The list of statements of support for the Korea Trade Agreement the White House sent out last night tells you a lot about what you need to know about the trade agreement. Among others on the list are Tom Donohue, whose laundering of foreign money into election coffers had a significant role in the shellacking Democrats took in November. Donohue thinks this deal is great:
This agreement will create thousands of new jobs, advance our national goal of doubling exports in five years, and demonstrate that America is once again ready to lead on trade. The administration has done its part. Now it’s time for the new Congress to make passage of KORUS a top priority in January. We will do everything in our power to round up the votes.
Then there’s John Engler, who for a while as head of the National Association of Manufacturers instituted a policy of refusing to meet with Democrats.
Then there’s the CEOs of credit card nation, Vikram Pandit and Jamie Dimon.
But to me, the most telling endorser of this agreement is Dick DeVos, the CEO of Amway and perennially one of the biggest single funders of the Republican Party. DeVos is thrilled because this will help Amway meet their growth targets.
Like most companies, we support a more competitive playing field. This new trade agreement allows Amway to continue meeting aggressive growth targets, and gives a much needed boost for all export business in Michigan.
So we’re going to push through this trade agreement so Dick DeVos can expand his pyramid scheme, get richer, and funnel that money into the Republican Party.
But then, I guess that’s what Pandit and Dimon have in mind, too.
From the Department of reading the wrong message in an election is this news, of Timmeh Geithner meeting with the Chamber of Commerce’s odious Thomas Donohue to talk about international issues (read: “let’s talk about other countries we can ship American jobs to”).
But this week, the Treasury secretary, Timothy F. Geithner, met with the chief executive, Thomas J. Donohue, to discuss international economic issues. In his news conference on Wednesday, Mr. Obama came close to conceding the chamber’s main argument, that American businesses had concluded — wrongly, in Mr. Obama’s view — that his policies were antibusiness.
“I think business took the message that, well, gosh, it seems like we may be always painted as the bad guy,” Mr. Obama told reporters. He acknowledged that a relationship with the business community had not been “managed by me as well as it needed to be.”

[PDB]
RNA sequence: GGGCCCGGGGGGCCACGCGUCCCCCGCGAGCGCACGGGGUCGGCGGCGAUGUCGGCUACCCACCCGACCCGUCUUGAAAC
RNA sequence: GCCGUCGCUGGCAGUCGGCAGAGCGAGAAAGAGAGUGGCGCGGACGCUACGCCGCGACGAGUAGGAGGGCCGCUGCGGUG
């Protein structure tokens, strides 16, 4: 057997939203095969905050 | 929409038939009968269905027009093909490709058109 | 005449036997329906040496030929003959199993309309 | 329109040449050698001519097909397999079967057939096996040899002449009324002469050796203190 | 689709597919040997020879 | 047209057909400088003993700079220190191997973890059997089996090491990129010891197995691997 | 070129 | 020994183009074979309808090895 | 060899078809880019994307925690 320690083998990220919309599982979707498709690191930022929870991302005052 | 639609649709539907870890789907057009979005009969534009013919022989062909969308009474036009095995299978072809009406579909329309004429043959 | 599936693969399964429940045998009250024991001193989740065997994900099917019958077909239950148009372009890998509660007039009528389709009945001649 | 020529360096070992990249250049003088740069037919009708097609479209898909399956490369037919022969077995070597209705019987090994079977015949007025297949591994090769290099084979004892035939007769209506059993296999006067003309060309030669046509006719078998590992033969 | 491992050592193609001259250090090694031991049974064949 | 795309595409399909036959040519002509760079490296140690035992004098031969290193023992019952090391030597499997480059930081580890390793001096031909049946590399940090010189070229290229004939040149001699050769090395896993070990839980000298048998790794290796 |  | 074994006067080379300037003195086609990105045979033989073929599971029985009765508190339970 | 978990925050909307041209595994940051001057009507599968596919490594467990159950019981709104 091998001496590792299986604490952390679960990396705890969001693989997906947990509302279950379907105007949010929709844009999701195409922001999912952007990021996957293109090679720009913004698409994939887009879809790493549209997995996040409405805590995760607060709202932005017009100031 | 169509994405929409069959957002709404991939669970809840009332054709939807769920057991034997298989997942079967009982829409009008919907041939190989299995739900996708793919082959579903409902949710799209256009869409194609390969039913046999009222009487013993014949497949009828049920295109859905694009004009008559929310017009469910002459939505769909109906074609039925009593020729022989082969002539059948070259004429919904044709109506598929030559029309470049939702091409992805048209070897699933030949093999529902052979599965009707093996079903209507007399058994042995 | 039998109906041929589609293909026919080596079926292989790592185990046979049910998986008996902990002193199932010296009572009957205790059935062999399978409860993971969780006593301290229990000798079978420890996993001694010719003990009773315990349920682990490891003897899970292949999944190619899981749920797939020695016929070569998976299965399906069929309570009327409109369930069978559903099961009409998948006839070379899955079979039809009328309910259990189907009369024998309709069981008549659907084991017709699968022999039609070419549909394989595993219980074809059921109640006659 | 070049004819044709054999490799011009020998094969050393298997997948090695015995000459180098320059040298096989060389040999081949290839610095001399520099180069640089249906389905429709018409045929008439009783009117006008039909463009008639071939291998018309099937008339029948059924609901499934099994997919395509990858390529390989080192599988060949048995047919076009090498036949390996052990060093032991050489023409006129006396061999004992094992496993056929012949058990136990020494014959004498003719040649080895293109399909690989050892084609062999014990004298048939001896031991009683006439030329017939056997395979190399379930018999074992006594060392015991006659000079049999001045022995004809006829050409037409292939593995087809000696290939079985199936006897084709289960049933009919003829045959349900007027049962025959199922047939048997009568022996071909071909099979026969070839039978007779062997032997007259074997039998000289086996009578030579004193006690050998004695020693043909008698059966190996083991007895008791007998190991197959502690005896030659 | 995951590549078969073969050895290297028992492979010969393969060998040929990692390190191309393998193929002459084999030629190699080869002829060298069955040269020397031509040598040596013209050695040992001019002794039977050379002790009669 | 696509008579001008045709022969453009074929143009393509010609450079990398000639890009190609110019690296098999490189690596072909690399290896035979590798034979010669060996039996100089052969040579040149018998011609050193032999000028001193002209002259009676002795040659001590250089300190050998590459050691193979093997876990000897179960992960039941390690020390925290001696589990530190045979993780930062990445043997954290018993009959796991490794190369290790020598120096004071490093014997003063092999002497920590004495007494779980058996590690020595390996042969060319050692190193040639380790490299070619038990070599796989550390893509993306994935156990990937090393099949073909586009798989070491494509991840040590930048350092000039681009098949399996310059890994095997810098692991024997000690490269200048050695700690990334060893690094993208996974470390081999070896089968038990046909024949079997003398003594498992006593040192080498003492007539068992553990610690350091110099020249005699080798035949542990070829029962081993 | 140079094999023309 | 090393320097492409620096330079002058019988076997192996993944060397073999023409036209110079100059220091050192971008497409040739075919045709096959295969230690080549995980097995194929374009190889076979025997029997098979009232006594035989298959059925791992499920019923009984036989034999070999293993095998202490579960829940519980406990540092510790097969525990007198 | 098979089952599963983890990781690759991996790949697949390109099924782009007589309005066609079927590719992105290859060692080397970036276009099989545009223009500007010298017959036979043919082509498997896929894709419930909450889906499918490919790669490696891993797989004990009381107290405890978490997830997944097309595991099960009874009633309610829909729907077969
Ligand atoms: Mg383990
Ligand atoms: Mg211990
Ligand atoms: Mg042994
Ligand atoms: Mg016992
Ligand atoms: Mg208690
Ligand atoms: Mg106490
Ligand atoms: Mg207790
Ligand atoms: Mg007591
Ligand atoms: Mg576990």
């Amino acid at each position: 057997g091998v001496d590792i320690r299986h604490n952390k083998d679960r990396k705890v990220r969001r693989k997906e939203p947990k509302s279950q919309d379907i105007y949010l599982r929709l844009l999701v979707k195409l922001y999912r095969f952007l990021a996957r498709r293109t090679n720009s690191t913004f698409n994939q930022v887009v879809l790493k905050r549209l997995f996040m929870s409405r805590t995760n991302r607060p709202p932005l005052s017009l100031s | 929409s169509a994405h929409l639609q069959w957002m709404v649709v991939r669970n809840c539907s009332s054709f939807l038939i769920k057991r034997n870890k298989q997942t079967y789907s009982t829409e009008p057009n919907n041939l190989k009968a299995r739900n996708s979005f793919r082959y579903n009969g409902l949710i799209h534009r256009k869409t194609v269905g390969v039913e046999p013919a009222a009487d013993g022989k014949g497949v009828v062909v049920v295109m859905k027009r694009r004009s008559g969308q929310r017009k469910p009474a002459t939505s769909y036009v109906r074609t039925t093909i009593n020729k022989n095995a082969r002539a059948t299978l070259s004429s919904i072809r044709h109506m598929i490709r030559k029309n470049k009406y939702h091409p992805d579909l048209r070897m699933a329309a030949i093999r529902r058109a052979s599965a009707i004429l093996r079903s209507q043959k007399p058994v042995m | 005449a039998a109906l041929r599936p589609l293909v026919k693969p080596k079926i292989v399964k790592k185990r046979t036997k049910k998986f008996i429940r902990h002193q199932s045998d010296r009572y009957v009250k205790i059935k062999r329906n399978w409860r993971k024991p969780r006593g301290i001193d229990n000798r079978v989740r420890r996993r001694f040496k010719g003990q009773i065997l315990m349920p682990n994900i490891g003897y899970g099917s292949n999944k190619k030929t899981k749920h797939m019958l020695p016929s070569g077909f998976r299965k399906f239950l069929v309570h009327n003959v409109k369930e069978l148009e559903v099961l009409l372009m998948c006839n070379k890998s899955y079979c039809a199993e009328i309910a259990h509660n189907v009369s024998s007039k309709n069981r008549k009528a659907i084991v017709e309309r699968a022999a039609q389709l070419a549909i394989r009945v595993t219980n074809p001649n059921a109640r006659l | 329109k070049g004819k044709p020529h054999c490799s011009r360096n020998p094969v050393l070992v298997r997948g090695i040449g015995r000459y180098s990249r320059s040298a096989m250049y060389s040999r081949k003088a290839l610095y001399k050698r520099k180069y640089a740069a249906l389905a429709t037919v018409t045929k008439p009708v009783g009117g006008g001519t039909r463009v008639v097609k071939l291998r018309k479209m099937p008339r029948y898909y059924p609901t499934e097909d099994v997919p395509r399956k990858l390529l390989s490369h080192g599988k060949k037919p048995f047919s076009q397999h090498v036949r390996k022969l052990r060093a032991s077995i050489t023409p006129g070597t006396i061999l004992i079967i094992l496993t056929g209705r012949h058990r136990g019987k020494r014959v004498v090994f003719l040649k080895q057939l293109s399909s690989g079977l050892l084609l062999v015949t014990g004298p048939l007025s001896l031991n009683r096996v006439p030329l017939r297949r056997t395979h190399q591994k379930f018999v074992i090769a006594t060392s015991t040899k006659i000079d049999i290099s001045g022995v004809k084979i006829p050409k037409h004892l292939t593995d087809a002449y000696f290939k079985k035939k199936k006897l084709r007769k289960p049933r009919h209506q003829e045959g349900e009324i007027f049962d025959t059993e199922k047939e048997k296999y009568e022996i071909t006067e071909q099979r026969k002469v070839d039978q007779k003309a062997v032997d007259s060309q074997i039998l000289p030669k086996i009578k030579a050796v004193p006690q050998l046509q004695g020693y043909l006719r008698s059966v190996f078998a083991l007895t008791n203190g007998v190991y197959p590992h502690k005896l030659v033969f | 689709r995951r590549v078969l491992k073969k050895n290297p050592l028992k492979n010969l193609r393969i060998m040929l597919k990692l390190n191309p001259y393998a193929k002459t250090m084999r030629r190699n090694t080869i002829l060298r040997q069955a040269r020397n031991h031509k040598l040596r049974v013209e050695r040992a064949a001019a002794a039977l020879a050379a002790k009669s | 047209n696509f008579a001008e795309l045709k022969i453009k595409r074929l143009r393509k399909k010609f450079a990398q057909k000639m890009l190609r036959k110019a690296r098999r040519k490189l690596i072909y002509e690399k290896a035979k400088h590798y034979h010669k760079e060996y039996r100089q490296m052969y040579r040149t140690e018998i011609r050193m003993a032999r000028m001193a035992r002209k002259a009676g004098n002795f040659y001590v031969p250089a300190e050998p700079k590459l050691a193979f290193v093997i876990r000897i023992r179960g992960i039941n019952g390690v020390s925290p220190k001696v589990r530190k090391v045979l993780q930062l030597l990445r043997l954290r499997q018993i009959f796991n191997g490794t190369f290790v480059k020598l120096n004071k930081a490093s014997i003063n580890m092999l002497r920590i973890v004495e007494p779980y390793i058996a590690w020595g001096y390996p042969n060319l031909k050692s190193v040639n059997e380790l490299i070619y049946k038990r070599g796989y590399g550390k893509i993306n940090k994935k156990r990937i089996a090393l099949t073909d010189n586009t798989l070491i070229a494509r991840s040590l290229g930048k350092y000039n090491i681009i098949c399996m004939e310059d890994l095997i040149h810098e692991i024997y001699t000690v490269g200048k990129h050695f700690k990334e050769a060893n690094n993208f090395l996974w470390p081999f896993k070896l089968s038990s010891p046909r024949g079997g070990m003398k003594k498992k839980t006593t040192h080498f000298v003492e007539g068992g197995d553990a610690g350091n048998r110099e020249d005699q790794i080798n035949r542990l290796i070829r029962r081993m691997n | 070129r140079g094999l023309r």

“I’ve got to take responsibility in terms of making sure that I make clear to the business community as well as to the country that the most important thing we can do is to boost and encourage our business sector, and make sure that they’re hiring,” Mr. Obama said. “We do have specific plans in terms of how we can structure that outreach.”
The outreach includes the meeting this week between Mr. Geithner and Mr. Donohue, according to an administration official briefed on the discussions. The pair talked about the president’s coming Asia trip, including issues relating to the Group of 20 economic meeting, China and South Korea, said the official, who spoke on the condition of anonymity to discuss the private meeting.
Now, on its face, this is about Obama’s renewed push to sign a Free Trade agreement with South Korea, a country with no intention of engaging in Fair Trade with us.
But the Administration appears to want it to symbolize something larger–outreach to the people who have to start creating jobs to get our economy running again.
There’s a problem with that.
First of all, there’s the problem of the national Chamber’s increasing irrelevance to real American businesses. Individual companies are finding the Chamber’s willful ignorance to be detrimental to their business interests and general grounding in reality. Local Chambers are making an explicit point of distinguishing themselves from the national Chamber. And it’s not really clear whether the US Chamber of Commerce represents American companies more generally, or rather foreign business.
So at a time when both local Chambers of Commerce and individual corporations are signaling the national Chamber does not represent their interests, then why choose the Chamber as target for outreach? Why not reach out to those splintering from the Chamber’s explicitly anti-Democratic stance?
Furthermore, the companies whose interests the Chamber largely did boost this election have no interest in hiring. With money so cheap (thanks Helicopter Ben), they’re better off just playing more financial games than actually making something someone wants to buy.
Sure, Obama needs to listen to businesses to learn a little something about what will keep or create jobs in this country. But talking to Thomas Donohue about how to ship jobs away is not the way to do that.